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Allen Bradley PLCs

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I am assigned to refurbish an airflow instrument having six pressure sensors, four temp sensors, and six on/off outputs. By preference I would use all NI hardware, but this isn't going to be allowed. I'm being pushed toward installing an Allen Bradley PLC instead. I am aware of another, much more complicated liquid flow test stand which, so I'm informed, uses LabVIEW for SCADA on a Seimens PLC. This being the case, cannot I do likewise with Allen Bradley? Can I do it entirely in LabVIEW? Or is something like that always just LabVIEW sending trigger commands and receiving data from a free-standing program written in the PLC's own native SCADA?

I'll be starting from scratch, with nothing yet purchased. I can purchase whatever I choose. I have perused a couple of PDFs of Allen Bradley ControlLogix programs, and at first glance, to me they look like a major pain. Unlike LabVIEW, almost nothing shows on any one screen. Nothing at all looked to have been nested into a subroutine. I liked ladder and highway diagrams quite well enough back in the 90's when printed out on D-size vellum. Then, at least, I could stand back and see the whole thing. The same thing seen only through a tiny window that you have to scroll up and down I'm not looking forward to learning at all. Thus my hope for a LabVIEW solution, rather than purchase and learn AB's Studio 5000. I'm an old dog, and this looks like a new trick to me.

Edited by Gan Uesli Starling
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I'm throwing in my all the way incomplete point of view, because my current project is a SCADA too, and I decided to go the labview way. However, I'm still asking myself about the rationale of my decision, and about the option of integrating PLCs at a later stage. At the design phase I looked at some docs of a few PLC vendors and their control software, and was scared off by their license tems (LV we have academic), by the learning curve and by the apparent (to me) clunkiness. Add to that that I presume that the bonanza I can get from the LV community largely surpasses the support, even paid, which I could get from a solid SCADA vendor.

It seems you are still deciding whether you need PLCs or not. If you're excluding NI (realtime standalone?) hardware, does it mean that you can afford the increased instability risk of running your business logic on a desktop computer? Is safety among your requirements?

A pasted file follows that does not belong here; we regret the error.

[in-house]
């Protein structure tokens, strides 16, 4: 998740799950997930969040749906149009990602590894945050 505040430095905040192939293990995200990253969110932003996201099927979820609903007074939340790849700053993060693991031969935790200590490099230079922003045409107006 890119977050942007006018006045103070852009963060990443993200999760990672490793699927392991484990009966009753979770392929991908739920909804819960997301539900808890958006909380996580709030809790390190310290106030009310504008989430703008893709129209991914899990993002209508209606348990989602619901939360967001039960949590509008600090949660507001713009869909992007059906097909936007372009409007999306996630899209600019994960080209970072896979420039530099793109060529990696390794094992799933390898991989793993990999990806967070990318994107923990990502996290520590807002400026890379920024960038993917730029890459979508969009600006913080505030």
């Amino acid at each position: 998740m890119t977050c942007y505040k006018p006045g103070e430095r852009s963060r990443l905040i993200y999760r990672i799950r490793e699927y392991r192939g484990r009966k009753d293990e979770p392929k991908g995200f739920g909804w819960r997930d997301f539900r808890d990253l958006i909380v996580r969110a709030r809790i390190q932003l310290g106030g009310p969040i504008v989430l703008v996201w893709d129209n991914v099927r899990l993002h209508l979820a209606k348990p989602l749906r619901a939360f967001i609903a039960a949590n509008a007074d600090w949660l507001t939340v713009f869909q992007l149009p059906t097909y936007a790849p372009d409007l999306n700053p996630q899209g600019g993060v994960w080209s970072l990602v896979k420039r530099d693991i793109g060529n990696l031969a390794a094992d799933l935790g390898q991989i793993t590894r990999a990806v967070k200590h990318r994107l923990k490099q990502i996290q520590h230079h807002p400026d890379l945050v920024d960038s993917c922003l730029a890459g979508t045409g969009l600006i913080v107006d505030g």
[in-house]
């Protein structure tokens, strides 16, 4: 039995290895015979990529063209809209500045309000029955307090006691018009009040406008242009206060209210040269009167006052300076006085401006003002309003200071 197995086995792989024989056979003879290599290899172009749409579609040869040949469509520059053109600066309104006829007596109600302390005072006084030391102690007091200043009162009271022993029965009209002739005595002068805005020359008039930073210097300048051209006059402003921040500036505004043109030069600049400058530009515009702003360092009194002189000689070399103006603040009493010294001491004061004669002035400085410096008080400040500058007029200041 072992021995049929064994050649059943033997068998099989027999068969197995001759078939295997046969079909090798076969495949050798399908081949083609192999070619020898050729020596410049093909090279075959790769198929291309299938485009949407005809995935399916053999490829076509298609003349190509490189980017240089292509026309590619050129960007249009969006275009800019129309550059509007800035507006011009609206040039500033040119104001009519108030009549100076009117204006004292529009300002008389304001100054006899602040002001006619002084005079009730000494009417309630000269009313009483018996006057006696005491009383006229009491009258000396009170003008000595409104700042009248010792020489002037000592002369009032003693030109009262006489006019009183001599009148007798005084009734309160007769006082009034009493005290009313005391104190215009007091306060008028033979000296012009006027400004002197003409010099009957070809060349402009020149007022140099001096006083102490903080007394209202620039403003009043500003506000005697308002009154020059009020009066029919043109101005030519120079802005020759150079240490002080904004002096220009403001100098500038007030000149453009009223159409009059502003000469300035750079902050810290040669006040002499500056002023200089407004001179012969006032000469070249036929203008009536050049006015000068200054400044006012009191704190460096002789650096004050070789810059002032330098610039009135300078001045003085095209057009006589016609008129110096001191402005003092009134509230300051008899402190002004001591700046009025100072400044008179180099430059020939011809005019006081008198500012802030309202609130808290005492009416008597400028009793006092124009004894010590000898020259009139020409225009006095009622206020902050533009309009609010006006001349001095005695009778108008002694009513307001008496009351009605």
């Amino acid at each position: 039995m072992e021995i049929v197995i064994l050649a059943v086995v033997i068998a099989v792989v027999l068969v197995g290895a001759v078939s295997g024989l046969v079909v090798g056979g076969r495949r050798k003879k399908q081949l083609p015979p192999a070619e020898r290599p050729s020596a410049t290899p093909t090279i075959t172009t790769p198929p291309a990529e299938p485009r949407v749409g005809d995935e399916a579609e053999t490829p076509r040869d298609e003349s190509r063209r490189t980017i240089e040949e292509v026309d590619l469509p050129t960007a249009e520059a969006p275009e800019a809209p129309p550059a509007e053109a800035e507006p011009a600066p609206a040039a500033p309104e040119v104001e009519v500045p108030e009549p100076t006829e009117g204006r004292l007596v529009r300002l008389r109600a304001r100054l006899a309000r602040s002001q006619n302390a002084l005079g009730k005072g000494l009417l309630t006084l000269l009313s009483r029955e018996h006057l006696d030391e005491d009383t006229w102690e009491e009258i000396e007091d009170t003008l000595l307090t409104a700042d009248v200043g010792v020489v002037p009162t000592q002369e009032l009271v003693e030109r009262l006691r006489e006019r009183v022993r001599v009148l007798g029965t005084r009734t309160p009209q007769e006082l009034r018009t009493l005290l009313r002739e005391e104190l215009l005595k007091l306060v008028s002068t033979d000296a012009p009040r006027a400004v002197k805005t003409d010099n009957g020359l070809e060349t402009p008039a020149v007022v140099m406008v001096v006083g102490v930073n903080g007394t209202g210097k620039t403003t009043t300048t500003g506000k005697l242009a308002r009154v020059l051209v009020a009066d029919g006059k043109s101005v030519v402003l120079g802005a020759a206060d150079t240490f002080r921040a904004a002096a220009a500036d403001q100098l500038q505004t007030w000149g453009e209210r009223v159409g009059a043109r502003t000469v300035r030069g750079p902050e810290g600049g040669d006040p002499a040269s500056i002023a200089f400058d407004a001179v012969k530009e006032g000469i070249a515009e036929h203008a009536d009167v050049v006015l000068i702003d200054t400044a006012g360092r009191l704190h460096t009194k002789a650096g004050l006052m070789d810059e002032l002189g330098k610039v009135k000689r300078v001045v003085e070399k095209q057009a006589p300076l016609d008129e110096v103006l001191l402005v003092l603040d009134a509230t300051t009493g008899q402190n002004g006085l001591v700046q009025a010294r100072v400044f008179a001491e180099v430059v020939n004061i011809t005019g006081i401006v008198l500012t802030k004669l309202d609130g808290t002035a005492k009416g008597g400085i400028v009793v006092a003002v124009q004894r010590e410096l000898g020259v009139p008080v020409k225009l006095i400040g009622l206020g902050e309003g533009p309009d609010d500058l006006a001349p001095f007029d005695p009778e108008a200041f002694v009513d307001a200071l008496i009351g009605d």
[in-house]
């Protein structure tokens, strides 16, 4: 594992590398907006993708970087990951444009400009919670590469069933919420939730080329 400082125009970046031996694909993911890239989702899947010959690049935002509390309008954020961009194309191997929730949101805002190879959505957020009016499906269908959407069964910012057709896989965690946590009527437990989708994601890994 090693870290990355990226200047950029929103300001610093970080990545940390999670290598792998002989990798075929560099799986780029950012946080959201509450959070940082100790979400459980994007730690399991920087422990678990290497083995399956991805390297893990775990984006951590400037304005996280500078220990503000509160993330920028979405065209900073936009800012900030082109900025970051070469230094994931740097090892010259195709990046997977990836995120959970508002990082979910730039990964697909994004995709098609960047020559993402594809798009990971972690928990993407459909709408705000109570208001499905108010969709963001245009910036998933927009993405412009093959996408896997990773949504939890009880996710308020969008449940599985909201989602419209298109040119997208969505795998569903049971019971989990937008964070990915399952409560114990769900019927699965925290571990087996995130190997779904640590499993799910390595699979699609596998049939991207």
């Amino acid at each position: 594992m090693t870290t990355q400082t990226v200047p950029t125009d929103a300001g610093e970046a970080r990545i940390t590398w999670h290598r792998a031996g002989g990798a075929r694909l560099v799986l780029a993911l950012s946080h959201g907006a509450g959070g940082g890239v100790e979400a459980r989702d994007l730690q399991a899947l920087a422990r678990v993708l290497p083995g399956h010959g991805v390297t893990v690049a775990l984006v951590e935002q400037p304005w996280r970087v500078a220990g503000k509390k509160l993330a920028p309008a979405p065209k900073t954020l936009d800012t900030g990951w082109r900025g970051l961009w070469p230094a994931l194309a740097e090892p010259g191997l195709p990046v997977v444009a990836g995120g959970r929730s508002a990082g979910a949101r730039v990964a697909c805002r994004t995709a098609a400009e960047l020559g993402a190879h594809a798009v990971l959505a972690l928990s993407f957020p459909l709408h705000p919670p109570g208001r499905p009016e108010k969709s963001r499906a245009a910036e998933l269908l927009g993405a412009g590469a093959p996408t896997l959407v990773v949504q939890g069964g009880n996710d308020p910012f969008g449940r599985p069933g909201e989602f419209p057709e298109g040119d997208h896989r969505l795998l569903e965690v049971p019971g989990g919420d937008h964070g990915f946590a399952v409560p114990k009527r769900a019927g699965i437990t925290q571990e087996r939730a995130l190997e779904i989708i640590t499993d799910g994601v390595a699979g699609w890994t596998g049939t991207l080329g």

(No connection with the particular vendor), I ended up purchasing a number of these Advantech ADAM-5000 modules, which seems a decent compromise for my needs. On one side, they are ruggetized and modular remote IOs, which I can easily read as modbus registers. On another, they seem to have a minimal capacity for an embedded logic (e.g. you can define logic functions of three inputs which are routed to another register of the same or of another module), thus potentially overlapping with minimal PLC capabilities. I'm currently testing them. Has anyone else used them and would share opinions?

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It's a political thing. In my own department (Test Engineering) we are fully invested with LabVIEW. The test stand in question, however, belongs to another department. And they are devoutly enamored of Allen Bradley. Cost is no issue, my company has full, all-encompassing corporate licenses for both NI and AB softwares. I am considered something of the plant-wide hardware and software guru, if only because I've been here 12 years. But this project got handed to me already with the AB constraint. Bit of an uphill slog in my future, so it would seem: new hardware & a new authoring platform.

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In general I am however interested in hearing about experiences and opinions about LV vs. X for building SCADAs. A quite broad question I understand, and much dependent on plant size and boundary requirements, but still.

In my case some of the arguments which drove me once more to LV were: heterogeneity of the hardware to be controlled, need to interface with other systems, perception of a higher freedom and power in concocting the HMI, academic rather than industrial work culture, presumption of insurmountable learning curves and additional license costs.

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